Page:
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Industrial Chic

How the watchcase helped create the hottest market in the hamptons

When the Long Island Railroad’s Sag Harbor branch launched in 1870, the former whaling and shipping village evolved into a summer resort town, and later a World War II-era shipyard center. Its industrial past now a distant memory, the village has morphed into a favored retreat over the last 15 years. It’s now the Hamptons’ strongest real estate market.

Comparatively recent developments include the transformation of an old motel into Baron’s Cove, a resort epitomizing Sag Harbor’s waterfront revitalization, and a proposed three-townhouse waterfront project that includes a 1.25-acre public park at 2 West Water Street from local developer Jay Bialsky. Of earlier vintage is The American Hotel which was converted from boardinghouse and saloon into a Sag Harbor icon 40 years ago.

But nothing in Sag Harbor history has bested the redevelopment of the long-vacant, 138-year-old Bulova watchcase factory into a highly coveted 63-residence community of townhouses, factory lofts, bungalows and penthouses within one block of the waterfront, which is renowned among those in the boating community as one of only two deep water harbors in the Hamptons, the other port being Montauk.

Treasured relic
“The creation of The Watchcase resulted in an important but moldering Sag Harbor structure redeveloped into a symbol of village revival,” says Deborah Srb, Senior Global Real Estate Advisor and LBA for Sotheby’s International Realty in Southampton, N.Y. “Sag Harbor has always been a hub of activity,” she says.

“In the last five or 10 years, it has suddenly spurred a greater interest among young and old, from Palm Beach to Manhattan to Europe even. Homes have gotten bigger, urban living has migrated out east, and something had to be done with the factory,” added Srb. “The result was a bold redevelopment plan. There was nothing like it in the Hamptons.”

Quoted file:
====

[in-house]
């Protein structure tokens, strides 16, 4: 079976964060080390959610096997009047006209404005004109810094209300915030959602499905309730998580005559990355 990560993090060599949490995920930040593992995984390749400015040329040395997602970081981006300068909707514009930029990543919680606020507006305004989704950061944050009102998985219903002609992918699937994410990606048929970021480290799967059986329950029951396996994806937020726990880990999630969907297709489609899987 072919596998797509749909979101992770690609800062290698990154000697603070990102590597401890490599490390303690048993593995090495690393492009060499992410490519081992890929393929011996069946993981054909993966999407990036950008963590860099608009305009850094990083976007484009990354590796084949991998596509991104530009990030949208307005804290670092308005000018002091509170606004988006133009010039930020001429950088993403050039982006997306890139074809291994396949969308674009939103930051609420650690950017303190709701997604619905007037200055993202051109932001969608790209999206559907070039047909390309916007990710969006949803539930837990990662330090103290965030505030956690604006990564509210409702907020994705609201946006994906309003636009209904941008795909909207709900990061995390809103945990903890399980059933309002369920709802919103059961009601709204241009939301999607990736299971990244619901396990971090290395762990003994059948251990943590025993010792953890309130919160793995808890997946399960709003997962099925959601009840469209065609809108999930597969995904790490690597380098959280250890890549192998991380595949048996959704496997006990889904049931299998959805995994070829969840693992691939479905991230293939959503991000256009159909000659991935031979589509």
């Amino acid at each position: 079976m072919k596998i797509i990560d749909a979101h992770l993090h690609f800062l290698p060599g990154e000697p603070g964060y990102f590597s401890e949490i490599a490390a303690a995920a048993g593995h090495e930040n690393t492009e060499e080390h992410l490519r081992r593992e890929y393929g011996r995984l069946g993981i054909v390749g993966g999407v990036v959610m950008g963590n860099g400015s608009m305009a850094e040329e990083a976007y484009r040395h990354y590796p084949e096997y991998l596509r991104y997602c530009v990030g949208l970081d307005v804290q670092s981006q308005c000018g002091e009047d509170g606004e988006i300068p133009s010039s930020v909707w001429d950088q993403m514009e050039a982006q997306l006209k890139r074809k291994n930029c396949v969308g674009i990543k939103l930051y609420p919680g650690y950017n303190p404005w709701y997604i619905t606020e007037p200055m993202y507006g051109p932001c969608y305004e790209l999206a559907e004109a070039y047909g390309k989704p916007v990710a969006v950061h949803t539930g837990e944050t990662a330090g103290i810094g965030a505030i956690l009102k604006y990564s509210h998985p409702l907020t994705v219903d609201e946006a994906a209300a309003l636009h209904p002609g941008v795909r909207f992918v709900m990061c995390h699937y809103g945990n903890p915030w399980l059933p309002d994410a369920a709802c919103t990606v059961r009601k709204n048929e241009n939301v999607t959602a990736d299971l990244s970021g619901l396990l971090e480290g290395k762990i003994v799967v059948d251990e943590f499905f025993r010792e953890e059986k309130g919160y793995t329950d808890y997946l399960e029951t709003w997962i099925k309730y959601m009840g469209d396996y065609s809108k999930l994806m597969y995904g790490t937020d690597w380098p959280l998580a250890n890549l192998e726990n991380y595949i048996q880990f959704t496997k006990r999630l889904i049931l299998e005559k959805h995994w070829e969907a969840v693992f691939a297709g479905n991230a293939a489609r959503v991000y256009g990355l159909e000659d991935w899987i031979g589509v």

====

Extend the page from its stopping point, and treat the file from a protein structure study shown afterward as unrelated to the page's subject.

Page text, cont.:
The factory was built in 1881, originally serving as a cotton mill, according to Srb. Later converted into a watchcase factory by Bulova Watch, it was abandoned after decades of use in 1979 and then stood vacant for more than a quarter century. But the building’s Victorian-era design and rich legacy to the Sag Harbor community were too significant to be consigned to the wrecking ball. In 2008, the village granted approval to developer Cape Advisors to launch redevelopment of the hulking but historic structure.

The redevelopment yielded a total of 47 factory lofts including penthouses within the original structure. An additional nine townhouses were constructed on the grounds. The development’s 8 bungalows are situated at the base of the townhouses.

The residences of The Watchcase came on the market in 2014. “People were so excited about this offering that they had waiting lists of up to 880 prospective buyers,” Srb recalls. “Sales people did nothing the first few weeks but write contracts. Over the next four years, they did very well. The response from buyers was a result of the building itself being of such special historical significance. But it also resonated with people who wanted a low-maintenance, concierge lifestyle at this price point.”

Contributing to success as well were unexpected extras, like the development team’s ability to place a 130-vehicle parking garage beneath the entire block that encompasses The Watchcase. All town homes and penthouses offer private subterranean garages. 

Watchcase amenities include an expansive 80-foot salt water pool, a spa massage room and fitness center complete with the Peloton experience. A chef’s kitchen accompanies a private clubroom, which can be reserved for private parties. Above all, is the perspective enjoyed atop the factory, from the vantage point of the private rooftop terraces. All remaining penthouses enjoy the highest elevation of any point in Sag Harbor, overlooking village rooftops to offer sunset panoramas of sailboats on the harbor and an unobstructed view of the Fourth of July firework display.

When Srb became the exclusive sales agent of The Watchcase last year, several town homes and penthouses remained unsold. Drawing from her interior design background, Srb suggested that the sponsor add elevators to the seven remaining three-, four- and five-story town homes and lower their prices, which she considered too high.

“You enter the parking garage off Division,” Srb says. “Open your car door, and the elevator is right there. You can take groceries up to the kitchen, or bring suitcases to bedrooms on higher floors.”

The town homes mirror the classic architecture of Sag Harbor with shingled and clapboard exteriors in Colonial Revival and Greek Revival. Two penthouses remain available at $4.4 & 4.9 million with panoramic rooftop views and three terraces with more than 1,200 square feet of outdoor space. At $4.6 million, 43 Church Street is the largest town home delivering nearly 5,000 square feet of livable space. 
It mirrors the Italianate architectural style and industrial heritage of the Watchcase with its red brick façade and ornamental cornices. A top-level lounge complete with an expansive rooftop deck, an outdoor shower and water views, leaves little to be desired. According to Srb, the remaining 10 townhomes and penthouses provide “a unique opportunity for yachtsmen, the boating community and those desiring industrial chic move-in ready walkability.”

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